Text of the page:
I was just sitting at my desk and up came an amazing couple, W. Douglas Fisher and Joann H. Buckley, bearing me a gift. That gift was their new book, African American Doctors of World War I: The Lives of 104 Volunteers (2016). And on the top right of the cover was Wilson’s own Maj. Joseph Henry Ward (1872-1956). Also included in the book is a doctor who practiced in Wilson, Dr. Thomas Clinton Tinsley. Doug and Joann split their time between Washington DC and Florida and Wilson is right on their route, so they wanted to stop by.
And not only did they give me a book, they also want to do a program on WWI in November on their return trip to Florida!
Elton likes to do his detecting at abandoned plantations in the county that didn’t survive into the era of aluminum cans, the bane of metal detecting. One of his favorite spots is the Tart family plantation.
On the left side are Union buttons and on the right are Confederate ones. From these examples I would have to say that the Union won the war of the coolest buttons.
Last night Elton Franks, local insurance agent, genealogist and metal detectorist, gave an engaging presentation on his 20 years of metal detecting in Wilson County.
His grandmother lived next door to the famed local historian Hugh Johnston and he credits the old sage as the spark that lit his enthusiasm for metal detecting. Elton has been quite successful in uncovering a wide range of relics from the county’s time immemorial, including: thimbles, buckets of civil war minie balls (even ones that were carved into fishing weights and dice), coins that date back to the mid 18th century- along with a half of a Spanish piece of eight, Confederate and Union buttons, jewelery, pocket watches, horse tack, parasol parts and a slew of other vestiges of bygone eras.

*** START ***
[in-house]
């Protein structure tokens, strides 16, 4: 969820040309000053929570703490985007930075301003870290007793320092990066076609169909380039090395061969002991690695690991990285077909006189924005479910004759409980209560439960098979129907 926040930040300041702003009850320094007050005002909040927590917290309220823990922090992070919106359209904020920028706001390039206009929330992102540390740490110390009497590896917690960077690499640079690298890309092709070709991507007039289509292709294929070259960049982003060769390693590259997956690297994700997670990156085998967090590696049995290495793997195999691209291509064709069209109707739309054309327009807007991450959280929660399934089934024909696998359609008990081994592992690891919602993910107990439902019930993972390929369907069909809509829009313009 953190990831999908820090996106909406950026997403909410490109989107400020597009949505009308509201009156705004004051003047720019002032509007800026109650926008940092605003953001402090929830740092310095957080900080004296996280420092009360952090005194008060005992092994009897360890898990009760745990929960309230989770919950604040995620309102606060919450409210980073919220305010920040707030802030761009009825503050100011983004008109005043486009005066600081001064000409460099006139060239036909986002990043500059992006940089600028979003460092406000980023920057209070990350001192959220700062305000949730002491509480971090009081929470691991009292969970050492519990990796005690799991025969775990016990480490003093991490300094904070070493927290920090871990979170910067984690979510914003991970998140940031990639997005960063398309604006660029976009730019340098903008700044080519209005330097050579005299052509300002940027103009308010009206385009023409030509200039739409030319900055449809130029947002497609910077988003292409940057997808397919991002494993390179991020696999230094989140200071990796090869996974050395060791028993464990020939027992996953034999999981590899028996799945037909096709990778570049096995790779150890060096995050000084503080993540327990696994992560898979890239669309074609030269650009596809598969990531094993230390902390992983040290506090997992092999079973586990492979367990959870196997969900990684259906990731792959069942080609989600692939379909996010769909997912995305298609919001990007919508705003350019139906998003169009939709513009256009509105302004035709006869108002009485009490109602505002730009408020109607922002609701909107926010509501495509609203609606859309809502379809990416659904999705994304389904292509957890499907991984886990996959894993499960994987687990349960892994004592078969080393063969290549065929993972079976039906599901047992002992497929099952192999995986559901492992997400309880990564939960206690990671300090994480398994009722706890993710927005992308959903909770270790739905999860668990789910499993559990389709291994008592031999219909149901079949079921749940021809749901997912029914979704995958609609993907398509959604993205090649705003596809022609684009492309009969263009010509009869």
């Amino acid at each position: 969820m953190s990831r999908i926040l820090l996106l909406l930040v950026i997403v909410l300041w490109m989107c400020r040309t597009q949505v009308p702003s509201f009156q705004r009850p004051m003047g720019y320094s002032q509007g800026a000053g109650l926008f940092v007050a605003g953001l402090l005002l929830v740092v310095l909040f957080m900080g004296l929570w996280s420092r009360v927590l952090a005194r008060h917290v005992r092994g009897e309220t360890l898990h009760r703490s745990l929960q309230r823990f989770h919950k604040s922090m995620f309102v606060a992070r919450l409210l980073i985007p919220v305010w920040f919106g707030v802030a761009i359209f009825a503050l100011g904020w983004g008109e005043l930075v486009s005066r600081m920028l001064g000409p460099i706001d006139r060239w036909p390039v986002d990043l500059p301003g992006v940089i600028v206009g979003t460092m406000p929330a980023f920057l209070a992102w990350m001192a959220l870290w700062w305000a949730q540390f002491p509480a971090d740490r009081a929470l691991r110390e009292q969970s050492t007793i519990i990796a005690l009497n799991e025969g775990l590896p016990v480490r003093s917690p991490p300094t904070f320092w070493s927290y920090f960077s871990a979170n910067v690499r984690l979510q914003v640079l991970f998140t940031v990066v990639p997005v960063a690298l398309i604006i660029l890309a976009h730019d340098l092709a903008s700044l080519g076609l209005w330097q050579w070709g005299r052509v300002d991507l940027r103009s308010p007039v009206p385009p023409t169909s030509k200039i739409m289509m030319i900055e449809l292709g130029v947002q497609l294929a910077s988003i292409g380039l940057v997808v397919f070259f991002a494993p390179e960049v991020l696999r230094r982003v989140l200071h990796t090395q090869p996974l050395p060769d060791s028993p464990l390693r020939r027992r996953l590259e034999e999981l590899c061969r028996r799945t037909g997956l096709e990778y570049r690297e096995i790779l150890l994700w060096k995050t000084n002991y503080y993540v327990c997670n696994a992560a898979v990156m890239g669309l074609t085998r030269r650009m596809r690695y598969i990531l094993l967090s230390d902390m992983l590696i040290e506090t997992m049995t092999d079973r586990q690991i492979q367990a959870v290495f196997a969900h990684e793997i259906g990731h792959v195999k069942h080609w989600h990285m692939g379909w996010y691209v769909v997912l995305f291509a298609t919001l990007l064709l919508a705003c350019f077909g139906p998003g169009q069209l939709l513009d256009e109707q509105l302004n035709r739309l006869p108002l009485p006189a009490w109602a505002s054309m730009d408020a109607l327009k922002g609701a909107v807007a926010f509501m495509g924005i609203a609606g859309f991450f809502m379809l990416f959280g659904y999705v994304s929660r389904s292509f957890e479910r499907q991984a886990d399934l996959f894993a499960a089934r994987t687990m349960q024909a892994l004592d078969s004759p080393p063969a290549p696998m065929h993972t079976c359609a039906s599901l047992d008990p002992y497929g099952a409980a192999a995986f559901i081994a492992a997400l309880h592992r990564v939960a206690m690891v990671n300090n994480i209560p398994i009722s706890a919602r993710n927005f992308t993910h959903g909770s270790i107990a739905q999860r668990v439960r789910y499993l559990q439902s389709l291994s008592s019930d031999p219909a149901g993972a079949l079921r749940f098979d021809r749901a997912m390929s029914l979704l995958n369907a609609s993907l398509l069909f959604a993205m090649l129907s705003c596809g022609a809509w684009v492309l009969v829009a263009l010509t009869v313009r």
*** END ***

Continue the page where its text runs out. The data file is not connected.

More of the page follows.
It really is National Bookmobile Day, which is nestled right in the middle of National Library Week. I unfortunately do not know who the people in these photos are, but it is sometime after or during 1973. I discerned the date by looking up the book that is featured on the wall of the bookmobile, The Home Run Trick, which was first published in 1973. Also, the clothes are screaming 1970’s.
This years Eyes on Main Street Wilson Outdoor Photo Festival starts on April 9th and goes through July 16th.
During my after-lunch constitutionals on Nash Street, downtown, I have gazed on some spectacular display window-sized photos for the festival from all over the world, making Wilson look quite cosmopolitan. But you don’t have to go alone and uncurated, for artistic director, Jerome DePerlinghi, will be leading many walking tours during the several months of the festival.
This is my grandmother’s sister’s birth certificate. I guess her parents had not thought up a name for her yet. Some copies, like this one are a bit light. I can’t even read her mother’s name, which should be Alice Hilton.
Here is where she added her name to the the blank birth certificate in 1966.
This is awesome- South Carolina birth certificates for the year 1915, the first year they were issued, are now online at South Carolina Electronic Records Archive.
South Carolina had cut the funding for their Department of Archives and History so much in the past decade that they could hardly staff the place, and I knew several people who had lost their jobs. Well they must have somebody over there because last month they released this digital bombshell.
Thanks to the Dead Librarian at the Richland Library in Columbia, SC, for the heads up.
Found this way cool photo of Perry Como and local photographer extraordinaire, Guy Cox, from 1948. They were both at Fleming Stadium during the annual tobacco festival. I assume that Mr. Como was just about to croon the heck out of the place, (or had just finished and everyone was in a daze).
Look at that pit! They don’t dig them like that anymore.
Found this priceless barbecue relic in the 1934 booklet Facts About Wilson published by the Wilson Chamber of Commerce. I’m not sure how long it was in business (I will have to check the city directories) but my 60ish year old friend said that his father used to talk about it. There is still a Dixie Inn Road just outside of town.